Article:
Why head for NZ? The Chinese asylum seekers who don't want to stay
Ten Chinese nationals are currently based on a ferry docked in Darwin after sending a distress signal for Australian Customs officials to collect them after running out of food en route to New Zealand, where they plan to seek asylum.
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Ten Chinese nationals are currently sitting on a ferry docked in Darwin after sending a distress signal for Australian Customs officials to collect them after running out of food en route to New Zealand, where they plan to seek asylum. They claim their membership in thought movement Falun Gong, and that persecution within China has caused them to flee their homeland.
A spokesperson for Immigration Minister Chris Bowen has said that those with the appropriate documentation have been provided temporary visas while the boat supplies are replenished. Those on the boat have reportedly said they have been given four days by Australian Customs to decide whether or not to proceed to New Zealand as planned.
What can the government do?
While a boat arrival would normally result in the immediate detention of potential asylum seekers on board, in these circumstances the federal government has no powers to detain the vessel or those travelling on it. The yacht, which is seaworthy and in working order apart from lack of supplies, has no intention of docking permanently in Australia. Prime Minister Julia Gillard noted this morning the government has no legal grounds on which to hold the boat.
The federal government is, however, able to offer temporary visa protection to those needing to leave the boat in order to access the supplies needed for the completion of their journey.
Why is New Zealand the goal destination?
Ian Rintoul of the Refugee Action Coalition says that an absence of mandatory detention policy in New Zealand would be the primary reason for a boat to bypass Australia and head there. “Those on the boat understand that they will live in community facilities in NZ,” he told Crikey.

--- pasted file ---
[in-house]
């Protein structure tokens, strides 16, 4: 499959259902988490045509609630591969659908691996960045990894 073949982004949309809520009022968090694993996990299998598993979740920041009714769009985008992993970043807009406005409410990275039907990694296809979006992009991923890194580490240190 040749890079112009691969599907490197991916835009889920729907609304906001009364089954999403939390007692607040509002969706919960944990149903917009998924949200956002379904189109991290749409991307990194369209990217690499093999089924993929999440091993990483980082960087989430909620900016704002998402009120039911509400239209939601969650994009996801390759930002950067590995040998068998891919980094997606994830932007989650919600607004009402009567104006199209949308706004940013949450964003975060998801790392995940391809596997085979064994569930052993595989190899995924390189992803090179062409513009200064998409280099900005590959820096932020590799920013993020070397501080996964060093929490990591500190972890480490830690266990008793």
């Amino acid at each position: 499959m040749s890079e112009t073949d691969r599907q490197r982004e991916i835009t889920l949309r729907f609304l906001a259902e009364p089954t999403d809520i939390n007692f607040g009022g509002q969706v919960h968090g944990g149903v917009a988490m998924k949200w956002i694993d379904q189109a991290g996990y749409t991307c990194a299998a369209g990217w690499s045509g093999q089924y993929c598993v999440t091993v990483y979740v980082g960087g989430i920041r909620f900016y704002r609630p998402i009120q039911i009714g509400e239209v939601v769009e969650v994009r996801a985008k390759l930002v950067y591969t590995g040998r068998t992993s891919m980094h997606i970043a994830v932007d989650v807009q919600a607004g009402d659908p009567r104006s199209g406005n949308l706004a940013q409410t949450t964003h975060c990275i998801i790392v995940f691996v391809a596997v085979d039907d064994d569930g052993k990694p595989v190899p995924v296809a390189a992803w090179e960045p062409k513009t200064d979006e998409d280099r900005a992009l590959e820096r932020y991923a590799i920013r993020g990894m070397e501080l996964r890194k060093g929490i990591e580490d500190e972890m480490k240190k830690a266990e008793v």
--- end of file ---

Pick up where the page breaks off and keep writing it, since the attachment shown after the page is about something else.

Docking in New Zealand is a more attractive option than to remain where they are in Darwin, since “their chances of getting processed [as refugees] are also likely to be considerably higher than in Australia”, said Rintoul.
A New Zealand government statement says they are “currently working with the Australian authorities to find out more about the situation”: “Both New Zealand and Australian authorities would be extremely concerned for the safety of the passengers should they attempt what would be a very hazardous voyage to New Zealand.”
Who is responsible for them on the next leg?
Provided the yacht continues to abide by Australian law, it can call on Australia for assistance should problems emerge during the journey. “It’s my understanding that they have the right to proceed down the east coast and get that assistance [if required],” explained Rintoul.
It has been suggested Australia may be able to delay departure of the vessel should they believe it too dangerous to travel, but there would remain a requirement on the part of Australian Customs to assist the vessel should it strike danger once it departs from Darwin.
Why not just apply for asylum here?
There is a possibility that the 10 individuals currently docked could apply for asylum in Australia given that Australia and New Zealand are signatories to the same UN refugee convention.
Rintoul says there may be encouragement or temptation to simply apply for asylum in Australia, but those on the yacht should be wary of this — the process of seeking asylum in Australia comes with problems not present at current in NZ.
Should any of the Chinese nationals apply for Australian asylum, they will be submitting to mandatory detention and likely lengthy delays, said Rintoul: “It’s my understanding of the legal situation that Australia has no option but to let the boat stay [in Darwin] for now.”
For now the boat remains docked in Darwin, with those on board deciding which path to take.